DR Congo’s government spokesman Lambert Mende said that the two sides each signed a different document from the one signed by the other side on Thursday in Nairobi, Kenya.
According to Mr. Mende, the M23 renounced any resort to armed rebellions. The M23 also reiterated its dissolution, which it had announced after its military defeat against the Congolese army in November.
In the declaration signed by DR Congo’s Minister of Foreign Affairs, Raymond Tshibanda, the Congolese government said it “notes the declaration by the M23 and also proclaims its commitment to facilitate the implementation of this renunciation of armed struggle by the M23.”
The Congolese government committed to implement a program of disarmament, demobilization and reintegration of former rebels and present a draft amnesty law to Parliament.
Mr. Mende said that the amnesty would apply “only to acts of war and acts of insurrection and not war crimes or crimes against humanity.”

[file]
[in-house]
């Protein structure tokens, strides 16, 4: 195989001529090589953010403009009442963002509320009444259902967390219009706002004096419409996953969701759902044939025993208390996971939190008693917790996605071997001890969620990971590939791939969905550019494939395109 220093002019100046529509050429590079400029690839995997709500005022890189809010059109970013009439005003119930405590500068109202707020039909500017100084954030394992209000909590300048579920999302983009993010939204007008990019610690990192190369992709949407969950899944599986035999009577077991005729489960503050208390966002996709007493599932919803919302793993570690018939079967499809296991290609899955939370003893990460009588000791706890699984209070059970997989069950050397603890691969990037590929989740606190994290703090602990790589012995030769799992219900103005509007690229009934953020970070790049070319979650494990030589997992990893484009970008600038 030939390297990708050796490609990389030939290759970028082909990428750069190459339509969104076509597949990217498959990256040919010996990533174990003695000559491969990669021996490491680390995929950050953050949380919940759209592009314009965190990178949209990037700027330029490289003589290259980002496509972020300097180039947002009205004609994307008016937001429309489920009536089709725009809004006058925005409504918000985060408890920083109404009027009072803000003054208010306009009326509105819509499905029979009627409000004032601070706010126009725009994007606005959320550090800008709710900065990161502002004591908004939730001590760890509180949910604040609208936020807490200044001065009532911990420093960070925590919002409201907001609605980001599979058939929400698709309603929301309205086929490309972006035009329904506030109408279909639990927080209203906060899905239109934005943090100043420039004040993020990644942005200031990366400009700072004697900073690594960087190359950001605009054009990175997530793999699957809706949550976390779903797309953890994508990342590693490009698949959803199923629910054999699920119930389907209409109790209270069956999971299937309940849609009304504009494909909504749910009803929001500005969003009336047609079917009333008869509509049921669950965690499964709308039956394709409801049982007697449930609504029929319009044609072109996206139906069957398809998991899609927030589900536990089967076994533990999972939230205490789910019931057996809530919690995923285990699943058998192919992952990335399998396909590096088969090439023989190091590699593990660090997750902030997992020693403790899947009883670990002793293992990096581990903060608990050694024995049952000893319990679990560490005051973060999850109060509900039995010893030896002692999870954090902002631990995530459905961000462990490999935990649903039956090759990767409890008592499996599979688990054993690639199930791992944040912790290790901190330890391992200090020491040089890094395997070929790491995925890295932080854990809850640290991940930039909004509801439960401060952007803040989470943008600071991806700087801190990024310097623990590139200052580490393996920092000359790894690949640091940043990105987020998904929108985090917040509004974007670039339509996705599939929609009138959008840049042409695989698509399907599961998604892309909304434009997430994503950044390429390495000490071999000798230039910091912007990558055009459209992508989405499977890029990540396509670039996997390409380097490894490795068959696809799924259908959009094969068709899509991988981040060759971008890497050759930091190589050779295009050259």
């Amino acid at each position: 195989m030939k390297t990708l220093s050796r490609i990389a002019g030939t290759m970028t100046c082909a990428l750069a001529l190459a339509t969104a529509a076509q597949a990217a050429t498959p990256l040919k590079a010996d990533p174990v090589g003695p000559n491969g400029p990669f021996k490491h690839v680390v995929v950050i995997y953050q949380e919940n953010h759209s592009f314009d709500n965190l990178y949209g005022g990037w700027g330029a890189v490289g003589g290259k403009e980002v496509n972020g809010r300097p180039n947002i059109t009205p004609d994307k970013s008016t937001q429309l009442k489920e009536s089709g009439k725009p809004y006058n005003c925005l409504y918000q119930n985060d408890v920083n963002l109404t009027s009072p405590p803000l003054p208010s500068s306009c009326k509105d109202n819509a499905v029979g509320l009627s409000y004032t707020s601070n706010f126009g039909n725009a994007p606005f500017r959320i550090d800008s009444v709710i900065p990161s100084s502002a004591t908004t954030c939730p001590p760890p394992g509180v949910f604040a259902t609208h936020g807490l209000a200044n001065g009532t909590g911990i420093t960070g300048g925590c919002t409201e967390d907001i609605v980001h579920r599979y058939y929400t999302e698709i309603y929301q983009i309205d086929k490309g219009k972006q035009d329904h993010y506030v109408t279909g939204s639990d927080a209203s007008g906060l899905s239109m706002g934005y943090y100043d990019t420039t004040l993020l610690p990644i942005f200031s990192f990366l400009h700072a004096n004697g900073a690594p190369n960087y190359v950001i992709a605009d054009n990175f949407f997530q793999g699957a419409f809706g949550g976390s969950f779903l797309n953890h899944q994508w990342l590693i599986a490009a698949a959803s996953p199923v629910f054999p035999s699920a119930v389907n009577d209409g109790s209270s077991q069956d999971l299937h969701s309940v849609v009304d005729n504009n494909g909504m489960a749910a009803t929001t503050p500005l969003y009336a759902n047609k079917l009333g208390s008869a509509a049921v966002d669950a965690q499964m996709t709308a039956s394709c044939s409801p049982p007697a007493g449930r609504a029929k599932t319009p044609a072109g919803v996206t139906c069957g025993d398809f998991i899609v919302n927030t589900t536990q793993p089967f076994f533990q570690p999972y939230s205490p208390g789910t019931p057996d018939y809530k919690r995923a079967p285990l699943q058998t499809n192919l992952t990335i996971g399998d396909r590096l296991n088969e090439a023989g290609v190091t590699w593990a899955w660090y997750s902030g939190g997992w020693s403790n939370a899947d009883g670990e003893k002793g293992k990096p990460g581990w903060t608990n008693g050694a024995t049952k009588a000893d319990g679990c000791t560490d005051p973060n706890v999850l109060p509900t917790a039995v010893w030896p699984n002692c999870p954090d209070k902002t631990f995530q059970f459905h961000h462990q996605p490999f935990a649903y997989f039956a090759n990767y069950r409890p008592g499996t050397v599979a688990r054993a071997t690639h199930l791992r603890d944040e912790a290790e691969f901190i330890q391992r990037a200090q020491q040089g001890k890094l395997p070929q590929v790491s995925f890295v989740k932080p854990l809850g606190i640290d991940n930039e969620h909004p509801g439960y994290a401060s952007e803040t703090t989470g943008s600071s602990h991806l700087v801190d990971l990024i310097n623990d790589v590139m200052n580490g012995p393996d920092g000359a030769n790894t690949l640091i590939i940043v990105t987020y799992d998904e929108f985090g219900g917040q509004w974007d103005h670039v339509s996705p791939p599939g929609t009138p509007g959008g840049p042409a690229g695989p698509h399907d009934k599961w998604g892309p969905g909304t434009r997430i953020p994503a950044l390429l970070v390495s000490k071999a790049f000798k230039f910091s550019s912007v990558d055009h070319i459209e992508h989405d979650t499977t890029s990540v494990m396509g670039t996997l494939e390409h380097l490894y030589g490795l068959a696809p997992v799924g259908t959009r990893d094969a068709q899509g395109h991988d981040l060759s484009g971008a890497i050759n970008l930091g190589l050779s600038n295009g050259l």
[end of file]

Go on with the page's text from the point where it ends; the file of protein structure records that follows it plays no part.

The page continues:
Another document was signed by Uganda's President Yoweri Museveni on behalf of the International Conference on Great Lakes Region (ICGLR) and Malawi's President Joyce Banda on behalf of the Southern African Development Community (SADC).
The two leaders took note of the end of the Kampala peace talks and called on both sides to fulfill their respective commitments.
These peace talks should have been concluded on November 11 in Kampala. But the two sides could not agree on the title of the document announcing the end of discussions. Kinshasa had said it would sign a simple “declaration”, not a “peace agreement.”
“It’s the formula that the Congolese government was asking for that was chosen,” Mr. Mende said.
The signing of the two declarations in Nairobi marks the end of the peace talks which lasted one year.
Last month, the Congolese army, supported by UN peacekeepers, dislodged the M23 rebels from all areas they had occupied in North Kivu province for more than a year.